Chen R, Alvero AB, Silasi DA, Steffensen KD, Mor G: Cancers take their Toll--the function and regulation of Toll-like receptors in cancer cells. Oncogene. 2008, 27: 225-233. 10.1038/sj.onc.1210907.
Rakoff-Nahoum S, Medzhitov R: Toll-like receptors and cancer. Nat Rev Cancer. 2009, 9: 57-63. 10.1038/nrc2541.
Lotze MT, Tracey KJ: High-mobility group box 1 protein (HMGB1): nuclear weapon in the immune arsenal. Nat Rev Immunol. 2005, 5: 331-342. 10.1038/nri1594.
Szczepanski MJ, Czystowska M, Szajnik M, Harasymczuk M, Boyiadzis M, Kruk-Zagajewska A, Szyfter W, Zeromski J, Whiteside TL: Triggering of Toll-like receptor 4 expressed on human head and neck squamous cell carcinoma promotes tumor development and protects the tumor from immune attack. Cancer Res. 2009, 69: 3105-3113.
Arbour NC, Lorenz E, Schutte BC, Zabner J, Kline JN, Jones M, Frees K, Watt JL, Schwartz DA: TLR4 mutations are associated with endotoxin hyporesponsiveness in humans. Nat Genet. 2000, 25: 187-191. 10.1038/76048.
Apetoh L, Ghiringhelli F, Tesniere A, Obeid M, Ortiz C, Criollo A, Mignot G, Maiuri MC, Ullrich E, Saulnier P, Yang H, Amigorena S, Ryffel B, Barrat FJ, Saftig P, Levi F, Lidereau R, Nogues C, Mira JP, Chompret A, Joulin V, Clavel-Chapelon F, Bourhis J, Andre F, Delaloge S, Tursz T, Kroemer G, Zitvogel L: Toll-like receptor 4-dependent contribution of the immune system to anticancer chemotherapy and radiotherapy. Nat Med. 2007, 13: 1050-1059. 10.1038/nm1622.
Santini D, Angeletti S, Ruzzo A, Dicuonzo G, Galluzzo S, Vincenzi B, Calvieri A, Pizzagalli F, Graziano N, Ferraro E, Lorino G, Altomare A, Magnani M, Graziano F, Tonini G: Toll-like receptor 4 Asp299Gly and Thr399Ile polymorphisms in gastric cancer of intestinal and diffuse histotypes. Clin Exp Immunol. 2008, 154: 360-364. 10.1111/j.1365-2249.2008.03776.x.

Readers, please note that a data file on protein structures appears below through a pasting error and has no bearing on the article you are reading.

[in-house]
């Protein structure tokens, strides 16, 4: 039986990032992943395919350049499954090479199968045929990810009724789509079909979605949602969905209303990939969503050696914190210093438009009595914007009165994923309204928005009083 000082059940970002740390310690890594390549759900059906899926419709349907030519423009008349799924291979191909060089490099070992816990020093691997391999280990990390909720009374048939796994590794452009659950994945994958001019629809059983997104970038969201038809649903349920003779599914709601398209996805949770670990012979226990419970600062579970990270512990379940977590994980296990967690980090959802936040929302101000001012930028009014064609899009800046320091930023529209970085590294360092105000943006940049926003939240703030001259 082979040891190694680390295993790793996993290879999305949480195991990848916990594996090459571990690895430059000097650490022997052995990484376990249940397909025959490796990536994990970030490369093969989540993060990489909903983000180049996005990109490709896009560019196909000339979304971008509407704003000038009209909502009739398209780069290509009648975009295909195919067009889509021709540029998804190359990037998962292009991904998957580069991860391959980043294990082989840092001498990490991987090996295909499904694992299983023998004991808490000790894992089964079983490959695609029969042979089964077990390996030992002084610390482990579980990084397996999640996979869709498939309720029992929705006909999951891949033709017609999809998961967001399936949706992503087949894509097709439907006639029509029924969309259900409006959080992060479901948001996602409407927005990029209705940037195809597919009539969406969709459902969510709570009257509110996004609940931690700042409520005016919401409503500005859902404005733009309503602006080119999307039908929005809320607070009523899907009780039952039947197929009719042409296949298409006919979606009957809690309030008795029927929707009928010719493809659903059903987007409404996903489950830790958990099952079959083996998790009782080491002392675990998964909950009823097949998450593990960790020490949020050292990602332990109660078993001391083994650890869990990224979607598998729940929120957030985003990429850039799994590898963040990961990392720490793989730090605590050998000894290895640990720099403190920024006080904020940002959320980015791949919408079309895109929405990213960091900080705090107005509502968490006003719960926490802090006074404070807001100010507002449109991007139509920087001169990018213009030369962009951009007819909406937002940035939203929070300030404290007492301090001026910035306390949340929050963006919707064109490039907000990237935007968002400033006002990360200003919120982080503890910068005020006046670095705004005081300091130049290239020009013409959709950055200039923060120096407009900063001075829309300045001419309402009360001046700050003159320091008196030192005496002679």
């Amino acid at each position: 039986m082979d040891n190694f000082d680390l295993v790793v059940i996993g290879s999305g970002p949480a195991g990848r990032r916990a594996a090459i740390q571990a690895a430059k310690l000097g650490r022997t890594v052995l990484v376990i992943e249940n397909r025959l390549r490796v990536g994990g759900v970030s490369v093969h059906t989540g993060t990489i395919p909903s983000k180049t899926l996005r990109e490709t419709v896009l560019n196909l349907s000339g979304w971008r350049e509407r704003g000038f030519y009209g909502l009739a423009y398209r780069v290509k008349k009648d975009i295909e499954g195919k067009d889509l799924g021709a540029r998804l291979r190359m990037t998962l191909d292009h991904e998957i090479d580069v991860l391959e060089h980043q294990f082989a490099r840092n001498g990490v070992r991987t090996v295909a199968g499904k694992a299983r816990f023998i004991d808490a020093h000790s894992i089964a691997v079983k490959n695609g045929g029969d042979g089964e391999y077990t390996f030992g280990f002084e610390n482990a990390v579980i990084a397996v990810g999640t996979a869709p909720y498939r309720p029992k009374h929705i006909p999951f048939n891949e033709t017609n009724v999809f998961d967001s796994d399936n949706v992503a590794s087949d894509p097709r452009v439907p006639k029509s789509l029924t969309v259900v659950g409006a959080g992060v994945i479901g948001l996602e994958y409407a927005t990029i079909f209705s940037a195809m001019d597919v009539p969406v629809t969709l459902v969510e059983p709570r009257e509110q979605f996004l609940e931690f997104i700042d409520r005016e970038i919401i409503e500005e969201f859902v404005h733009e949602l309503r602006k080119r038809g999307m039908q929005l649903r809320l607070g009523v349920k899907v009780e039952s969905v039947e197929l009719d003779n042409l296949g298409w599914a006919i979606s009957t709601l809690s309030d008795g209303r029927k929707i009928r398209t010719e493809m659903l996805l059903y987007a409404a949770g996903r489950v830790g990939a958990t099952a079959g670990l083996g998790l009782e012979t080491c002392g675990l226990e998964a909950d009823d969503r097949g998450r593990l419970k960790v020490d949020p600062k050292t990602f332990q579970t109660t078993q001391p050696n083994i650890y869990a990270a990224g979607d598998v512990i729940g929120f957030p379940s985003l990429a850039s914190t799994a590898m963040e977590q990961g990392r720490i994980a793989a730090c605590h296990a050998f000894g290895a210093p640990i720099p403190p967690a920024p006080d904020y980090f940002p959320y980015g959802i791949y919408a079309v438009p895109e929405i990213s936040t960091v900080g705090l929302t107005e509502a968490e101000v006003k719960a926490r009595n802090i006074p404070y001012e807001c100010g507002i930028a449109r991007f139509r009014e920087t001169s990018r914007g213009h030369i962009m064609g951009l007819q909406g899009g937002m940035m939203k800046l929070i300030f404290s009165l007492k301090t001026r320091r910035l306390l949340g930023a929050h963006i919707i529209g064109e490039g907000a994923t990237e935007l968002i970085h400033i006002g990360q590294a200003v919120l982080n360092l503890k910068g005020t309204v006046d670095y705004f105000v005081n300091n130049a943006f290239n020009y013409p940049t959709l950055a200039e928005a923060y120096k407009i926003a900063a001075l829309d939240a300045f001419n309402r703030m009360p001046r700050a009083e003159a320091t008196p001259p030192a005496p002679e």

Kutikhin AG: Impact of Toll-like receptor 4 polymorphisms on risk of cancer. Hum Immunol. 2011, 72: 193-206. 10.1016/j.humimm.2010.11.003.
Lehnerdt GF, Franz P, Zaqoul A, Schmitz KJ, Grehl S, Lang S, Schmid KW, Siffert W, Jahnke K, Frey UH: Overall and relapse-free survival in oropharyngeal and hypopharyngeal squamous cell carcinoma are associated with genotypes of T393C polymorphism of the GNAS1 gene. Clin Cancer Res. 2008, 14: 1753-1758. 10.1158/1078-0432.CCR-07-1605.
Lorenz E, Patel DD, Hartung T, Schwartz DA: Toll-like receptor 4 (TLR4)-deficient murine macrophage cell line as an in vitro assay system to show TLR4-independent signaling of Bacteroides fragilis lipopolysaccharide. Infect Immun. 2002, 70: 4892-4896. 10.1128/IAI.70.9.4892-4896.2002.
Kiechl S, Lorenz E, Reindl M, Wiedermann CJ, Oberhollenzer F, Bonora E, Willeit J, Schwartz DA: Toll-like receptor 4 polymorphisms and atherogenesis. N Engl J Med. 2002, 347: 185-192. 10.1056/NEJMoa012673.
Lorenz E, Mira JP, Frees KL, Schwartz DA: Relevance of mutations in the TLR4 receptor in patients with gram-negative septic shock. Arch Intern Med. 2002, 162: 1028-1032. 10.1001/archinte.162.9.1028.
Hold GL, Rabkin CS, Chow WH, Smith MG, Gammon MD, Risch HA, Vaughan TL, McColl KE, Lissowska J, Zatonski W, Schoenberg JB, Blot WJ, Mowat NA, Fraumeni JF, El-Omar EM: A functional polymorphism of toll-like receptor 4 gene increases risk of gastric carcinoma and its precursors. Gastroenterology. 2007, 132: 905-912. 10.1053/j.gastro.2006.12.026.